Climate Change is a reality for the FSM and all Pacific Island countries. Its existence, and forthcoming gravity, impact the whole of our society and every single domestic and foreign policy decision we make. In remote islands like Kapingamarangi, which is home to a unique ethnic and linguistic group, we face hard questions, like how do we survive if our taro patches become inundated with salt water? How do we keep the language and culture alive if people leave when they get older? From Tuvalu to the Marshall Islands, and from Fiji to Samoa, every island is facing questions on how to mitigate and adapt to Climate Change.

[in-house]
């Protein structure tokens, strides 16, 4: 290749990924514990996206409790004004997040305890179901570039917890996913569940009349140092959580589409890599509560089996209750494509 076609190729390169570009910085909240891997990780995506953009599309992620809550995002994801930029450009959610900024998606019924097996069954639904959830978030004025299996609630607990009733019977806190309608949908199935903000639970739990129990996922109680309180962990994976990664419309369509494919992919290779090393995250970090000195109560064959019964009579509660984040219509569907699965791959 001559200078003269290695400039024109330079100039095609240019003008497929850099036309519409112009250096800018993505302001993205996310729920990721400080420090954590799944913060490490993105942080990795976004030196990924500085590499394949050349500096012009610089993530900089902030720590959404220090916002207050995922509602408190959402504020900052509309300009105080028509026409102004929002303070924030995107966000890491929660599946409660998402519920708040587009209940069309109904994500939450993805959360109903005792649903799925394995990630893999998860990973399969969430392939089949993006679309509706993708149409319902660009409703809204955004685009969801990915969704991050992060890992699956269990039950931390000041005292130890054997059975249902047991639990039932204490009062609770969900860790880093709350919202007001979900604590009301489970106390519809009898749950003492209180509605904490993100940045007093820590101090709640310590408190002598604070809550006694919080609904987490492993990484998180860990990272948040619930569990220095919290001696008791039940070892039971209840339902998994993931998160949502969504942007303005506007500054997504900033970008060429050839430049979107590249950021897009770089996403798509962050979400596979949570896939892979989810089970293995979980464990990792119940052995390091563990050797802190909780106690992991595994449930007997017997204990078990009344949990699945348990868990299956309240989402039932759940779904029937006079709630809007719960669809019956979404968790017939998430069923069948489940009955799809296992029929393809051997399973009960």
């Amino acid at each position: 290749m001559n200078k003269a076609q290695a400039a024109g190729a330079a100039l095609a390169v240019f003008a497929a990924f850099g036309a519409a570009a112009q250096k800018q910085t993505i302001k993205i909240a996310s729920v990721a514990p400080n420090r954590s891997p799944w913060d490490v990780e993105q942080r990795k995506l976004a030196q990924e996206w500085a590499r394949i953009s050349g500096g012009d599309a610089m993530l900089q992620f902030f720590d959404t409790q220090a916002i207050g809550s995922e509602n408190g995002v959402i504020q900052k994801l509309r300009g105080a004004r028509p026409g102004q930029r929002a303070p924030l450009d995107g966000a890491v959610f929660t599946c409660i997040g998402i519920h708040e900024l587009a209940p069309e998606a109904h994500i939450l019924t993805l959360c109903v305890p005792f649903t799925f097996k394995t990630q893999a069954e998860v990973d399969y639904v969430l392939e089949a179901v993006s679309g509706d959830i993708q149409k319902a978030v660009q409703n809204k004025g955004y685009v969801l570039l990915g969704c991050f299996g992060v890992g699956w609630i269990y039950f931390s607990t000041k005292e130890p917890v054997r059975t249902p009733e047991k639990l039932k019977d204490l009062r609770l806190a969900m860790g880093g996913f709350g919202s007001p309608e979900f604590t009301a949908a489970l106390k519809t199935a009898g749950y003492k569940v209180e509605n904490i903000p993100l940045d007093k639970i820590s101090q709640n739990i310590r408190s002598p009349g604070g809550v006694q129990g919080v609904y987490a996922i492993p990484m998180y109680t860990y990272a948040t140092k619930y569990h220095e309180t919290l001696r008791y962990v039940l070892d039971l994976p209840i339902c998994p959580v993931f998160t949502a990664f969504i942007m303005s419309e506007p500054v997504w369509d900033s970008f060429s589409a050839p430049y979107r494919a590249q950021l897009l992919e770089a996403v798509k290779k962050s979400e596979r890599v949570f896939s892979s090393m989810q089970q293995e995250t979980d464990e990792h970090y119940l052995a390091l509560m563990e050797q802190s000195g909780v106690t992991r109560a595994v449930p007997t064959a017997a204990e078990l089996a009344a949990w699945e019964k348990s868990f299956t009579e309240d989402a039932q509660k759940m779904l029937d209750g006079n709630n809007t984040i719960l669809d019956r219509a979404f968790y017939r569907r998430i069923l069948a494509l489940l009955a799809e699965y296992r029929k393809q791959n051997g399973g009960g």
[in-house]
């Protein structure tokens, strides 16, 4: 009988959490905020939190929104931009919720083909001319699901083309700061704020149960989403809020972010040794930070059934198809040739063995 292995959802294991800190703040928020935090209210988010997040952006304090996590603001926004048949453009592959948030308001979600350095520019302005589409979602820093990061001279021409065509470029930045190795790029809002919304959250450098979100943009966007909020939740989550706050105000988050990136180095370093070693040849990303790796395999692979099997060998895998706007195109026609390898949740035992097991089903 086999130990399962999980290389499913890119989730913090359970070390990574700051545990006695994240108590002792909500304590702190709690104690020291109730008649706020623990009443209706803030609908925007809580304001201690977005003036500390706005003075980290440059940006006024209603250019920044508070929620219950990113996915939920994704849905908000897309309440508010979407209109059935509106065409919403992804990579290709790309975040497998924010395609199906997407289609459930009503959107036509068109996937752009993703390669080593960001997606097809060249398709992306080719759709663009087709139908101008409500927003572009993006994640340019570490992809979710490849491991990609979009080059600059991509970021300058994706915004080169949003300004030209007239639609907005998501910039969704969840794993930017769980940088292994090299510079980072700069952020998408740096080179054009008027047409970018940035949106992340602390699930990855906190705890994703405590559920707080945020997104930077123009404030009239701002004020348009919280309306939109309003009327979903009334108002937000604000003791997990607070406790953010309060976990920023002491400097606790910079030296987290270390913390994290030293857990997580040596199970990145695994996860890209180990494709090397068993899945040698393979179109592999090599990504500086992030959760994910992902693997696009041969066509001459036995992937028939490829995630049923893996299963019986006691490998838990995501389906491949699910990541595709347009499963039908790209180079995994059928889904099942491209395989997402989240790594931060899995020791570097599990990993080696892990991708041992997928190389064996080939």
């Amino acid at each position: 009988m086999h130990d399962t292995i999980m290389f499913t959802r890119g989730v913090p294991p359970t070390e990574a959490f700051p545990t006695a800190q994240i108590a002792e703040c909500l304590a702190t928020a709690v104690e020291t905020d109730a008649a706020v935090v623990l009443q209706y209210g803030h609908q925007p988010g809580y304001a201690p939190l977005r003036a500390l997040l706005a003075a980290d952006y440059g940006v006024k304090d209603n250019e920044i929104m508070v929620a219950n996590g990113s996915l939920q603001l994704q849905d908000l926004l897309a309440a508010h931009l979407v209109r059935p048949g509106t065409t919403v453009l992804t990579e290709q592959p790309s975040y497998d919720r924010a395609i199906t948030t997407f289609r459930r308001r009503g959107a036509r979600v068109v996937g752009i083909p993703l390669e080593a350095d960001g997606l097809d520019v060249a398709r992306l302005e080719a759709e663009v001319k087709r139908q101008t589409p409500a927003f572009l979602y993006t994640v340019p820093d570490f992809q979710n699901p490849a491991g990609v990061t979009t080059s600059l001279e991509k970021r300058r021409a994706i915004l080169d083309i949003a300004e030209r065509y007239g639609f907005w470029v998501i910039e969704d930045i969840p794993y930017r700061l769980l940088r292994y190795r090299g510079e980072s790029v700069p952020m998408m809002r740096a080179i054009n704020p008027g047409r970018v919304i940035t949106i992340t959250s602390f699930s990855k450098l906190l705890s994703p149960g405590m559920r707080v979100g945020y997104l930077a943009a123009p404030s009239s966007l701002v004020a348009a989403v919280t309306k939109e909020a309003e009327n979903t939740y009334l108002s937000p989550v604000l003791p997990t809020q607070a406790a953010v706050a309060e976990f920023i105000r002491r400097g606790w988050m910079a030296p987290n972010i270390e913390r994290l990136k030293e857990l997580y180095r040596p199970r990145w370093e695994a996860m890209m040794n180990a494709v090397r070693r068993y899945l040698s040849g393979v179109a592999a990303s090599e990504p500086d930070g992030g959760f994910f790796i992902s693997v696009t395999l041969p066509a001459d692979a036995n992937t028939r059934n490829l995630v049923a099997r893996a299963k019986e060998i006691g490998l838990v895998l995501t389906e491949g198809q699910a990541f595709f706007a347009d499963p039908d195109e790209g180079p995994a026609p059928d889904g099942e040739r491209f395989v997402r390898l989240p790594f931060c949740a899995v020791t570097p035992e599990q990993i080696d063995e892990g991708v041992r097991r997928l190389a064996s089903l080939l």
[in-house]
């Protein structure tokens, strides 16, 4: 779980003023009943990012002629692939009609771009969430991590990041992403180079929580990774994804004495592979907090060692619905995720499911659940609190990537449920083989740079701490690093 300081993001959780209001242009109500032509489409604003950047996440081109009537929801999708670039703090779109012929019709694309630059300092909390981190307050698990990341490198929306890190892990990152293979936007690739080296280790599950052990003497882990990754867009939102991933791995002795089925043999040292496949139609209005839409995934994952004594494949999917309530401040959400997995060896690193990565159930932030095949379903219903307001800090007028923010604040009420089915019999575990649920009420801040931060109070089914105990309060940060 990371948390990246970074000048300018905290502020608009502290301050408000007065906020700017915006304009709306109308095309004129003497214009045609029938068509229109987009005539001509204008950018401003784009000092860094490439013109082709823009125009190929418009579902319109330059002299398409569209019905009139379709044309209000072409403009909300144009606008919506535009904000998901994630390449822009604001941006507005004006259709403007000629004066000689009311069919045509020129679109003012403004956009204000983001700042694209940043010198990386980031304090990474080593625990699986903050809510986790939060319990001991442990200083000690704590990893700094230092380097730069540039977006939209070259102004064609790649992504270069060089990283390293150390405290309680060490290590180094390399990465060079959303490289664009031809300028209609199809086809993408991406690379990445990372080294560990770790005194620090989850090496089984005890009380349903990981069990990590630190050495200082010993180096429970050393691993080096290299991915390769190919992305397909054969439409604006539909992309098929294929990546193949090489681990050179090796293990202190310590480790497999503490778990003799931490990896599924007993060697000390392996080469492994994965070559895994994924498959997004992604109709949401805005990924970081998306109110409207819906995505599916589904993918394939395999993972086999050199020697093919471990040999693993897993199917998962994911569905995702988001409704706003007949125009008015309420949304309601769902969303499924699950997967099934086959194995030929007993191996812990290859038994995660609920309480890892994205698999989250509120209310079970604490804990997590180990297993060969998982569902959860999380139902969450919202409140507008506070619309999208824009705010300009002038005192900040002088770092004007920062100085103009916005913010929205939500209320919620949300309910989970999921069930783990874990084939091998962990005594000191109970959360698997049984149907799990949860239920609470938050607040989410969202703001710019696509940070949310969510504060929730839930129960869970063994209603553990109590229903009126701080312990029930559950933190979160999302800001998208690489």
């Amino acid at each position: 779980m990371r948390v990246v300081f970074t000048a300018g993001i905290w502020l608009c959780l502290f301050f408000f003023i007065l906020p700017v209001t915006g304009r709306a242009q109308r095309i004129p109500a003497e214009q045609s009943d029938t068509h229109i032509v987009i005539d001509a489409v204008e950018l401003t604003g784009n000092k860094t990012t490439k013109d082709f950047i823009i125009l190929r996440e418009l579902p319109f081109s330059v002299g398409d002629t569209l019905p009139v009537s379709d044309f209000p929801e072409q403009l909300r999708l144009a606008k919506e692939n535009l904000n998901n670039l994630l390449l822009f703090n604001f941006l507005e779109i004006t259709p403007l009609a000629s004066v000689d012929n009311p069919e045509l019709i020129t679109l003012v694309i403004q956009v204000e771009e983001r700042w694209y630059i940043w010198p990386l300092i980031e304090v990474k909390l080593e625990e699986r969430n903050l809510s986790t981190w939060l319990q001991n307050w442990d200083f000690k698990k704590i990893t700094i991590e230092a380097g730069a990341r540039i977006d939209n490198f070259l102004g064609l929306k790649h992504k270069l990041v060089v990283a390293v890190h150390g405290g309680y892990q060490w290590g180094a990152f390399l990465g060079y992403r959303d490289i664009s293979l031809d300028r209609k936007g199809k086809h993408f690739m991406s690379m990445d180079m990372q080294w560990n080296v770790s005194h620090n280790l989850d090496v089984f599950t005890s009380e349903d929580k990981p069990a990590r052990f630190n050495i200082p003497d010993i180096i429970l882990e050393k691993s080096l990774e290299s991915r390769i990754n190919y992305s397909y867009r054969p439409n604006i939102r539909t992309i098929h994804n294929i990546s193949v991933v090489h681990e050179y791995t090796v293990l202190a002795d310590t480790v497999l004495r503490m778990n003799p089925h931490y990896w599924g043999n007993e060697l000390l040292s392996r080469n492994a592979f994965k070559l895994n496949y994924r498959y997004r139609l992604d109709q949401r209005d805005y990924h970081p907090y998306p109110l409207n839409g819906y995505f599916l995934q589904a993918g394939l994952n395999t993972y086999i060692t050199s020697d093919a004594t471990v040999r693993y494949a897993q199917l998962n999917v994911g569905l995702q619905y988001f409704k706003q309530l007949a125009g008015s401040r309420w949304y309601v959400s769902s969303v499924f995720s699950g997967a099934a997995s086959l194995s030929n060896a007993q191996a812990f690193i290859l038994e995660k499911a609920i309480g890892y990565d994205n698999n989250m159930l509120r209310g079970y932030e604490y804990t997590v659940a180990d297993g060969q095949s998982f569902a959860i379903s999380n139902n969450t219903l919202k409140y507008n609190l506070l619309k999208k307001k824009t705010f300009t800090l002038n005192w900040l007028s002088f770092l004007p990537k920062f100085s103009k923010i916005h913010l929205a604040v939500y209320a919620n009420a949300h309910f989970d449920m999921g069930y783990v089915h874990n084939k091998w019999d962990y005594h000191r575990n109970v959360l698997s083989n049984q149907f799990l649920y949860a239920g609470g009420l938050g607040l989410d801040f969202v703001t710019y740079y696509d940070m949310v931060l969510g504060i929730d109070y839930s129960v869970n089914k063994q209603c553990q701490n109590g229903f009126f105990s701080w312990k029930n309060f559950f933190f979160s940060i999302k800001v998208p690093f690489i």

COVID-19 is another topic our collective Pacific region is focused on. In the FSM, we are still COVID-19 free. We have more than enough vaccines for our population, every person, to get fully vaccinated and boosted. But closing our borders the way we have since January 2020 has meant substantial economic hardship to our people. At some point, I will need to make the decision to reopen our borders if only so families can be reconnected and businesses can prosper. But I closed the borders to save lives, which is the responsibility of any public servant with the capacity to do so. It is essential that we consider the value of human life in all of our decisions, and recognize that lives matter more than dollars.